For long years, the Church has invited the world to share in the systems, rites and rituals of its religion. However, the world has its mind on other matters; does not even bother to make excuses, and stays away.
For even longer years, Christ has sought to persuade his followers, his servants, to go out into the world: not to offer yet more religion, set within the boundaries of Church practice…
…but release into new dimensions; where the challenge, delight and fulfillment of Christian spirituality, will overcome all human boundaries, and thrive in the limitless love of God.
The religious things that appear to please congregations: do not attract those beyond their walls. This may be because, largely, the Church has no greater vision than that of making other people like itself, and building them into its own fabric – and that the ‘other people’ just don’t want to know.
If the people 'out there' have little understanding of the Christian faith; then each church would do well to consider afresh the nature and depth of its own understanding…
…and to pray, in relation to what Christ has appointed it to do about things; where needs are greatest, and how spirituality may be shared.
Christ took an Old Testament challenge; saw that it applied to him, accepted it, lived it out, and spoke it out. He expects us to take his challenge to us; and see how it applies to ourselves; accept it, live it out, and speak it out.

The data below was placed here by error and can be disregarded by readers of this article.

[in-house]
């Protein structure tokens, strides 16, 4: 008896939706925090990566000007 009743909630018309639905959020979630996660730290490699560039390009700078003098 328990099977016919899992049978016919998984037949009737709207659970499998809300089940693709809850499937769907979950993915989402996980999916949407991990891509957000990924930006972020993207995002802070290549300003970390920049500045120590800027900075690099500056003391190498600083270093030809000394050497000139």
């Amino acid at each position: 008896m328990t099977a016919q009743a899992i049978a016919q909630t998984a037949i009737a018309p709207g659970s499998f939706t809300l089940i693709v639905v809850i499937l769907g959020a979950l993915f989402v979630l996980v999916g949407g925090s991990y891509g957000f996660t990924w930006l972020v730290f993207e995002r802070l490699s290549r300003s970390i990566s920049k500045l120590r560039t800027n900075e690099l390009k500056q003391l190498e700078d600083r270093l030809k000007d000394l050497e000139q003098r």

The challenge is the commission to preach the 'Good News'; first given through the prophet Isaiah. He prophesied that, one day, a far greater prophet would bring new life; mercy, love, grace and hope to all who would receive it. Here are some touches on that message.
The Spirit of the Lord is upon me because…’ God’s intention to offer new beginnings; would commence with a spiritual anointing.
A physical anointing, with oil, related to those appointed to be prophets, priests or kings. Therefore, the spiritual anointing of the one awaited, would emphasize his prophetic, priestly and kingly stature.
God's new way of doing things; would be through a love that would no longer exclude people, because of sin, but which would include them, if they accepted the new way itself.
The physically poor, and the spiritually poor - those without a vision of anything higher than they were born into - would receive exactly the same invitation and offer, as the physically and spiritually rich.
Release would be proclaimed, for all those caught up in the bondage of a religious legalism that fostered the needs of the system, rather than the needs of the people. Greater still: a release from the imprisonment of sin and death; was promised to all who would accept God's new way.